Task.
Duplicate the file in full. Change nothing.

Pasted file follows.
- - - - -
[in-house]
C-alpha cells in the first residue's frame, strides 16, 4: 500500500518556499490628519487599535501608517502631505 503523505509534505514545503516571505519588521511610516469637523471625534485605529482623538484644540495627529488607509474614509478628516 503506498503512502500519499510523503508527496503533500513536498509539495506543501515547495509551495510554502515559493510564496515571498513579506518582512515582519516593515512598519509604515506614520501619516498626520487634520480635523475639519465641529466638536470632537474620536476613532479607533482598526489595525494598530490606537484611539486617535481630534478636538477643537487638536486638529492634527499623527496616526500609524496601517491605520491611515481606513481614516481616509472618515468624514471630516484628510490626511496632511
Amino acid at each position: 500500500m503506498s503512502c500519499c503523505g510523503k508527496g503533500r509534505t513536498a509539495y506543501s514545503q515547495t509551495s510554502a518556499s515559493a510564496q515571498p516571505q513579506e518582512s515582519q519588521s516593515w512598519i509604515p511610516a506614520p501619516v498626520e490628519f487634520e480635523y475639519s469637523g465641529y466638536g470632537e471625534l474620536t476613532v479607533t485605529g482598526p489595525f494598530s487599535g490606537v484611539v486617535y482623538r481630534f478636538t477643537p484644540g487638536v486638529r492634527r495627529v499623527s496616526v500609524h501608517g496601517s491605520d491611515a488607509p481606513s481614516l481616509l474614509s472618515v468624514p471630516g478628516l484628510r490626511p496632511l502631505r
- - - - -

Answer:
[in-house]
C-alpha cells in the first residue's frame, strides 16, 4: 500500500518556499490628519487599535501608517502631505 503523505509534505514545503516571505519588521511610516469637523471625534485605529482623538484644540495627529488607509474614509478628516 503506498503512502500519499510523503508527496503533500513536498509539495506543501515547495509551495510554502515559493510564496515571498513579506518582512515582519516593515512598519509604515506614520501619516498626520487634520480635523475639519465641529466638536470632537474620536476613532479607533482598526489595525494598530490606537484611539486617535481630534478636538477643537487638536486638529492634527499623527496616526500609524496601517491605520491611515481606513481614516481616509472618515468624514471630516484628510490626511496632511
Amino acid at each position: 500500500m503506498s503512502c500519499c503523505g510523503k508527496g503533500r509534505t513536498a509539495y506543501s514545503q515547495t509551495s510554502a518556499s515559493a510564496q515571498p516571505q513579506e518582512s515582519q519588521s516593515w512598519i509604515p511610516a506614520p501619516v498626520e490628519f487634520e480635523y475639519s469637523g465641529y466638536g470632537e471625534l474620536t476613532v479607533t485605529g482598526p489595525f494598530s487599535g490606537v484611539v486617535y482623538r481630534f478636538t477643537p484644540g487638536v486638529r492634527r495627529v499623527s496616526v500609524h501608517g496601517s491605520d491611515a488607509p481606513s481614516l481616509l474614509s472618515v468624514p471630516g478628516l484628510r490626511p496632511l502631505r